US Re-Emerges as Medtech Innovation Leader, But Reimbursement Is Major Barrier

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A report authored by UCLA Biodesign and the Boston Consulting Group on the current regulatory and reimbursement landscape for both traditional and digital devices confirmed that the US has replaced Europe as the first market of choice for medtech innovation due to improvements at FDA and EU confusion resulting from MDR. Reimbursement remains the leading obstacle for all products, along with greater uncertainty for digital devices.

In 2010, Josh Makower, MD, a co-founder and now head of the Stanford Byers Center for Biodesign, spearheaded a landmark study (often referred to as the Makower Report) that surveyed medtech stakeholders, including large and small companies, as well as investors, on the state of the device regulatory ecosystem. While the results were predictable in terms of finding that the length of time and cost of bringing a medical device to market in the US prevented physicians and patients from accessing innovative technologies that were available much sooner in Europe, the study broke new ground by accumulating a detailed data set documenting the findings that, up until that point, had been primarily supported anecdotally. Both regulators and industry executives credit this report and particularly the data it presented as contributing significantly to the regulatory improvements that have occurred at FDA over the past decade.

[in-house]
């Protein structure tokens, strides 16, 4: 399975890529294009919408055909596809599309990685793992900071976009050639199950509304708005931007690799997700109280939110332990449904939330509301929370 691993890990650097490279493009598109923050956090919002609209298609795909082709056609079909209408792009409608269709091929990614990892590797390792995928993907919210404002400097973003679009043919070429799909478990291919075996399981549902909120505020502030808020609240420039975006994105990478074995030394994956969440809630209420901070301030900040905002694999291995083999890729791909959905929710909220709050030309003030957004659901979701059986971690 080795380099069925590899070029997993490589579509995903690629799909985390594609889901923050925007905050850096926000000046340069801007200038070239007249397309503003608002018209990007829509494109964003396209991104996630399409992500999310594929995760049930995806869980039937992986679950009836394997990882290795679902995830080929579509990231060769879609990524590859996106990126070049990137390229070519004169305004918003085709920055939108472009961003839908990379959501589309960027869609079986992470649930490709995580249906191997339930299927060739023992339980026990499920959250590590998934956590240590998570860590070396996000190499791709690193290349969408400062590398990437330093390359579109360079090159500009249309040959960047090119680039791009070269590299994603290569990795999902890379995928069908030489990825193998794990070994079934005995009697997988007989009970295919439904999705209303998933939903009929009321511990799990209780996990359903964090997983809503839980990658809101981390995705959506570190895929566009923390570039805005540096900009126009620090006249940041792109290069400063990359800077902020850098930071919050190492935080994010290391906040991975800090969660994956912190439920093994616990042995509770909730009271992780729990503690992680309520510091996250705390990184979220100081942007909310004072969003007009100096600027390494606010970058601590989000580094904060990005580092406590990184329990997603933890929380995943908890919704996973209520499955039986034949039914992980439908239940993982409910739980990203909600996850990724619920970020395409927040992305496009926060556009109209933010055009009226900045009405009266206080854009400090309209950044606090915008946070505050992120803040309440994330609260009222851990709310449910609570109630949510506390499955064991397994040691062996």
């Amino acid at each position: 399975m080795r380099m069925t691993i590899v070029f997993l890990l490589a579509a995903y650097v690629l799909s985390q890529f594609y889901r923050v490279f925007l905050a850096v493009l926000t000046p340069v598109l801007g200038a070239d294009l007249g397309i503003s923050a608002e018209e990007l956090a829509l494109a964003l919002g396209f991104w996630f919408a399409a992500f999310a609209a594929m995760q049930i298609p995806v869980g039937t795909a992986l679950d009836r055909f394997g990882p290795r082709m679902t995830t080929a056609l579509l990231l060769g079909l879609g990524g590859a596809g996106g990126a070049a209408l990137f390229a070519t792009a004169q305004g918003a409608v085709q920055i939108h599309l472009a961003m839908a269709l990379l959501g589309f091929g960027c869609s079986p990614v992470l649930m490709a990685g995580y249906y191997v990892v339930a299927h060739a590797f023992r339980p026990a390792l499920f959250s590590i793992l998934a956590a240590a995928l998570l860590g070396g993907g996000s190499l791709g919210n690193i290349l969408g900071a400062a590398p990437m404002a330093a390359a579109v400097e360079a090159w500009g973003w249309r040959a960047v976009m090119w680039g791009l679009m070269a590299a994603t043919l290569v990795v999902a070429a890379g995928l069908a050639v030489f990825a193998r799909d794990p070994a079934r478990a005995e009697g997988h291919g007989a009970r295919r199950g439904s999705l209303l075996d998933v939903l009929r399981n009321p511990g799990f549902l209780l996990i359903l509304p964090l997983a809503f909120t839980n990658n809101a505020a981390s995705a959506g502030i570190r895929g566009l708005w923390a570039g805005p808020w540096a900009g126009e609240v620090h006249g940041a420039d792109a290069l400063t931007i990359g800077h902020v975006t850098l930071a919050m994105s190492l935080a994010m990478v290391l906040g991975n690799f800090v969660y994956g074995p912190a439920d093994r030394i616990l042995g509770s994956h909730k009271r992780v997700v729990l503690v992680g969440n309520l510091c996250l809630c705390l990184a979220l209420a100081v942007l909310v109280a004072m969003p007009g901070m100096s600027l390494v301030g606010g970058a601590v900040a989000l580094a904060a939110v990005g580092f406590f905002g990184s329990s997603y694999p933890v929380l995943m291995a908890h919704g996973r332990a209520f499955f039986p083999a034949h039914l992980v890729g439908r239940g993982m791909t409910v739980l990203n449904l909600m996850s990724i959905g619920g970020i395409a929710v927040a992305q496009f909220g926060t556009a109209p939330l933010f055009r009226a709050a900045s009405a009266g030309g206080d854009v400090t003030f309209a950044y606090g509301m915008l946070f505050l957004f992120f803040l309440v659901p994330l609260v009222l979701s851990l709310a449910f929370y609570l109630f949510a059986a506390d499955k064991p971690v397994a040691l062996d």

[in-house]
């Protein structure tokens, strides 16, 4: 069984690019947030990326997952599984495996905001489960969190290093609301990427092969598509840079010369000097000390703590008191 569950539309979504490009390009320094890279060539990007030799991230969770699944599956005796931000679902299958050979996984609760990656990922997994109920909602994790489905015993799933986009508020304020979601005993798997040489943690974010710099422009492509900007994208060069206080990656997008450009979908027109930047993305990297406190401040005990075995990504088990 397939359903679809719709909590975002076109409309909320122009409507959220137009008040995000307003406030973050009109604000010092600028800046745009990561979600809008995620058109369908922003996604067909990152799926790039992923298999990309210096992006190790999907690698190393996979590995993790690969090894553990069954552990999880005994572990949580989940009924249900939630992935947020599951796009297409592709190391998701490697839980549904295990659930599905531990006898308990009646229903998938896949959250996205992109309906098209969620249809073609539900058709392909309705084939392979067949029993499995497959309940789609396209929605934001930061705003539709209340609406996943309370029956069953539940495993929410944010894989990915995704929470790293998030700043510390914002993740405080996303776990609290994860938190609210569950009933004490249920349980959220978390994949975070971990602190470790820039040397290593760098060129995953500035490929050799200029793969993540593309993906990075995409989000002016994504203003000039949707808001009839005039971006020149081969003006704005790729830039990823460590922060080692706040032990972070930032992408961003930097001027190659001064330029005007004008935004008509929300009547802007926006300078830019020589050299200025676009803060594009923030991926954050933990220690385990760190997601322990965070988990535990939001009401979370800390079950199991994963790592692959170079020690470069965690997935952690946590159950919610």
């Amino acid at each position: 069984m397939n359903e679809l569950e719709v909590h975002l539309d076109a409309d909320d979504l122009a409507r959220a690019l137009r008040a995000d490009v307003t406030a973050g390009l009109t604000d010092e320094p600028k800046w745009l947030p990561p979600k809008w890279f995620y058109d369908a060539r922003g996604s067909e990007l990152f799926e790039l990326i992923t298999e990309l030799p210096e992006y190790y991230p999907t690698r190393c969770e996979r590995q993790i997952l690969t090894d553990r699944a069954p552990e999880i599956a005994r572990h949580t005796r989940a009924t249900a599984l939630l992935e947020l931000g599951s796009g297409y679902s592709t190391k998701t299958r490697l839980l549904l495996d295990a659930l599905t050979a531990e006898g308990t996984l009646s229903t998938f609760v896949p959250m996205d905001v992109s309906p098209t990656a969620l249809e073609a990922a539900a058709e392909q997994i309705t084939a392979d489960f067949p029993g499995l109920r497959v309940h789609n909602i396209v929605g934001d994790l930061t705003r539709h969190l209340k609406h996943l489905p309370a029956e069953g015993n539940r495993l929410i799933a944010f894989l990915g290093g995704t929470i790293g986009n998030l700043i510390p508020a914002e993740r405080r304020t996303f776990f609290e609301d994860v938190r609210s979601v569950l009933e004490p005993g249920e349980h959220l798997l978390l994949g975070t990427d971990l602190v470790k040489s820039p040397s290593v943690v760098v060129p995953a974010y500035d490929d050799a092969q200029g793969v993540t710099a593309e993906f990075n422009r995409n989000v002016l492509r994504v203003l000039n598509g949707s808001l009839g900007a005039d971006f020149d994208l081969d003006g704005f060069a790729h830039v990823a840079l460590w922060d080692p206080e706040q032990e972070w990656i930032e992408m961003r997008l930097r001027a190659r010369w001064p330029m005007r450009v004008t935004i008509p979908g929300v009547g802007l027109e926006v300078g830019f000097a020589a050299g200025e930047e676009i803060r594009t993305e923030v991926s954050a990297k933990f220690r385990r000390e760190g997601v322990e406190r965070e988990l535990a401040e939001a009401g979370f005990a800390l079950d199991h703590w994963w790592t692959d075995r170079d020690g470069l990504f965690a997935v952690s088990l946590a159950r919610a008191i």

Fast forward to today: Kwame Ulmer, former FDA official and now managing partner of the regulatory strategy consulting firm Medtech Impact Partners, decided that it was time for a follow-up study using the same data-driven approach as the Makower Report. Ulmer, who is also affiliated with the UCLA Biodesign program (one of several offshoots of the Stanford course) as a faculty member at the Anderson School of Management, approached Jennifer McCaney, PhD, the executive director of UCLA Biodesign (and a former student of Makower’s) with the idea of conducting a similar study and issuing a report on the findings. The one major difference with this research would be that it would refine the cost estimates for bringing a company from concept to commercialization and also include digital health, along with traditional devices, given the giant steps that digital has taken since 2010.

McCaney persuaded The Boston Consulting Group’s Digital Ventures executive, Gunnar Trommer, to harness the consulting firm’s data-gathering resources in conducting the survey and compiling the results, starting in 2020. The product was a report titled “Interstates and Autobahns: Global Medtech Innovation and Regulation in the Digital Age,” written by McCaney, Ulmer, Peter Lawyer (BCG Medtech’s founding partner, now an advisor to the company), along with Christian Johnson of UCLA Biodesign, as well as BCG’s Meghna Eichelberger and the firm’s current Medtech leader Barry Rosenberg.


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